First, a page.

Abuse at recycling, compost sites frustrates city
Some users seem to be having a tough time properly using the compost site and recycling site in Morris.
Some people have been treating the compost site like a trash pile, city manager Blaine Hill said.
"Somebody dropped off a toilet. I mean, really," Hill said of an example of how the compost site has been abused.
"We can't have garbage in the compost site," said Troy Engebretson of Engebretson Sanitary Service. Engebretson picks up the city's compost material and uses it on its landfill. The compost material turns into dirt which Engebretson uses a cover on the demolition landfill, he said.
Just like the compost site, the recycling drop-off site is located on the grounds of the city's public works facility. The compost and recycling sites are free to use. The city is a host site for Stevens County which administers the recycling program in the county.
When someone abuses the recycling site, somebody else pays for it.
Engebretson said when items such as mattresses, TVs and other waste are dumped at the recycling site, "we end up taking it at our expense."
Engebretson Sanitary Service hauls the recycled material away to a buyer, but the market for recycling has been poor the past four months.
So, when non-recyclable materials such as window glass or landscaping plastic or lawn chairs and similar are placed in the recycling bin, those items have to be removed, Engebretson said. That takes time, and ultimately money, he said. If the items aren't removed the value of the recyclable material decreases, he said.
Hill has been so frustrated with the recent abuse at the recycling site he said at an April 23 council meeting, "The recycling bin area, that should be shut down."
County coordinator Becky Young said on May 3 that she and Bill Kleindl, the county environmental services director, haven't received any complaints about the recycling site.
It's important to have a recycling site for county residents which includes residents in Morris, Young said. Curbside service is offered at sites in the county but some residents need a site like Morris and even those with curbside service may need to use the Morris site, Young said.
"In a town outside of the county, we pulled our recycling trailer out of there. It was getting filled with garbage all the time," Engebretson said. "Hopefully, that doesn't happen here."
While there could be abuse, if a recycling site is removed, it gives residents one less option and it could create more problems, Young said.
"The county picks up disposed things all the time from ditches, random garbage in ditches," Young said.
"Garbage and recycling are challenges for all of us," Young said. But if there is one less option to recycle, the items could end up in ditches, she said.
Engebretson said the abuse in Morris at the recycling site tends to be seasonal when people are cleaning homes and lawns in the spring and fall. As with abuse at the city's compost site, it's just a few users that can cause problems for the majority, he said.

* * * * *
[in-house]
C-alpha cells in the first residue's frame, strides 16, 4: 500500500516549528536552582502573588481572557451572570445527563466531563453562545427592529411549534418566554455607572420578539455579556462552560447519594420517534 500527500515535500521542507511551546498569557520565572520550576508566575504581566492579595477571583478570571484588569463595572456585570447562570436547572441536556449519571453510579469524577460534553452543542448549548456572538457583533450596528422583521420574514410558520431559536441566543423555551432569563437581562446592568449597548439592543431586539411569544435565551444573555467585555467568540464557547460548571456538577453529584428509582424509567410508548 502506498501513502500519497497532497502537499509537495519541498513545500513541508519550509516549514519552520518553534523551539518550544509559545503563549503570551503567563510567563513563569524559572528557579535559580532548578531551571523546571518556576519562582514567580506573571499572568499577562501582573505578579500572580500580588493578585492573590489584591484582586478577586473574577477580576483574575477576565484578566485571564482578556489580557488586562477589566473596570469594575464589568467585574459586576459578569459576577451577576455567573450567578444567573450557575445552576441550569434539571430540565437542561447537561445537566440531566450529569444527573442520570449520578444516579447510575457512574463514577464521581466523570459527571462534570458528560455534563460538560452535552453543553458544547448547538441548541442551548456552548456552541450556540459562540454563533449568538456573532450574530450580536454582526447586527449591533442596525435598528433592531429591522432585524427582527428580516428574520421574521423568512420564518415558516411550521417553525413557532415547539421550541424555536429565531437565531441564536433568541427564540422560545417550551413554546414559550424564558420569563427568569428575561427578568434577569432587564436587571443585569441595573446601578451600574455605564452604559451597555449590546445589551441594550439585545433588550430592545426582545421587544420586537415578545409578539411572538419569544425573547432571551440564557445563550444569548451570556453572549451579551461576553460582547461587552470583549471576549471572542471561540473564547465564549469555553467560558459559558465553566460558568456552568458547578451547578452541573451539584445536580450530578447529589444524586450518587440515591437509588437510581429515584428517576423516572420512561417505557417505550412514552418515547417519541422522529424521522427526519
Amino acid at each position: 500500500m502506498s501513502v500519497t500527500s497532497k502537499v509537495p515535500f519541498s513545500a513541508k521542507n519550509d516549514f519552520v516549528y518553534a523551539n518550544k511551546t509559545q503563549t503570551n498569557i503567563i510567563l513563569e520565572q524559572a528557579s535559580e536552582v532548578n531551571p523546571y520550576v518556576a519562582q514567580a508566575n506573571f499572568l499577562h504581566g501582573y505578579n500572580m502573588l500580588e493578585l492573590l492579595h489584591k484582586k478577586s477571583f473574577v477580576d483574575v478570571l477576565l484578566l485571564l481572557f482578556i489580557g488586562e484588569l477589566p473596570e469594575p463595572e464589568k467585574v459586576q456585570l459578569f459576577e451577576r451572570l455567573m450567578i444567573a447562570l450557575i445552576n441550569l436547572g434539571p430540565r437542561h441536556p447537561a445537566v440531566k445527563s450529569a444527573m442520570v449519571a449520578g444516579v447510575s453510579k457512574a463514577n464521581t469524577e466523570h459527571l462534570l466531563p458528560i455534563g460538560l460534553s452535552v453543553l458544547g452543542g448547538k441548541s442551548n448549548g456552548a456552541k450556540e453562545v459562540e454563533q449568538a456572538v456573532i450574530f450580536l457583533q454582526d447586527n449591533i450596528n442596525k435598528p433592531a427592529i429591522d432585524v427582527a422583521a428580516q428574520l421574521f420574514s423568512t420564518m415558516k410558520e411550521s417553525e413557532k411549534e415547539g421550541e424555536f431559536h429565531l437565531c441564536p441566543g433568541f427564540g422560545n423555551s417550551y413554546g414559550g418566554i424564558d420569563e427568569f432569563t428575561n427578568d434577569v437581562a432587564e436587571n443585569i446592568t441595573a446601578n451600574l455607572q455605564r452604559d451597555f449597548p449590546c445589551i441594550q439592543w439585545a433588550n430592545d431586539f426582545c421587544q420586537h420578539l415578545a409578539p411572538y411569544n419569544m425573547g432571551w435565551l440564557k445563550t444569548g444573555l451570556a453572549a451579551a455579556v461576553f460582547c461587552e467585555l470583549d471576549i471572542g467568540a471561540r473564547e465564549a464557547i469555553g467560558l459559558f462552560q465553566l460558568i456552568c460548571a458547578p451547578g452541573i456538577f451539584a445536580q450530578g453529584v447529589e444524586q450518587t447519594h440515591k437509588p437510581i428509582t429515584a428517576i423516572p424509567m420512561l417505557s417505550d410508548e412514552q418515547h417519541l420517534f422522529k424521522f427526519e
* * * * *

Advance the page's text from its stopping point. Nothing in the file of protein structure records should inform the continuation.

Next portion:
Engebretson said he has a better alternative than dumping non-recyclable items in the recycling site. Residents can call Engebretson Sanitary Service to pick up non-recyclable items such as lawn furniture, mattresses and similar items for a fee. People can put smaller items in the garbage, he said. Or they can haul items to the landfill and pay a fee for disposal.
The compost pile is for organic matter such as leaves, grass clippings and garden waste, Hill said. The compost pile is not a place for dumping trees and branches or waste, he said. Those items need to go to the landfill where people can pay for disposal.
When tree branches and bushes are in the compost site, someone needs to remove them.
Hill said city employees spend time removing tree branches and other undesired items from the compost site because if those items stay in the compost material taken to the landfill, the city pays for it.
Engebretson said if an individual has tree branches and bushes in compost material hauled to the landfill, they will be charged.
Hill said the garbage, tree branches and bush material recently dumped at the compost site has been frustrating for the city. And recently when the site was closed because it was too wet and muddy, some people ignored the yellow tape stretched across the site and dumped material anyway, he said.
Hill said the city could decide to close the site if improper use continues or increases.
"It's a good set-up. Hopefully it doesn't get bad enough to shut it down," Engebretson said.
If the city closed the compost site, people would need to haul their compost material to Engebretson's.
But, there are other less drastic measures the city can also take, Hill said. "Maybe we need better signage to say this is what's allowed," he said.
There is a sign at the compost site that says no trees or brush allowed. The site also has recycling containers nearby but people still dump garbage bags of leaves instead of removing the leaves from the bag, Hill said.
Another option is to put a fence around the compost site and set hours for disposal. Another option is to install security cameras and use that to identify people who misuse the site, Hill said. "We could issue a citation or give them a stern warning," Hill said.
Engebretson has said there are users who have helped to remove unwanted items from the site.
Hill said at the April 23 council meeting he was recently at the compost site and saw an elderly resident who was dumping material not allowed at the site. When he told the woman that was not allowed she told Hill to "leave me alone," he said.
Hill and Engebretson said people using the recycling and compost site need to use common sense. And, Hill said, they can't just believe that because they pay taxes that the city or someone else will take care of what they wrongly dumped in the recycling site.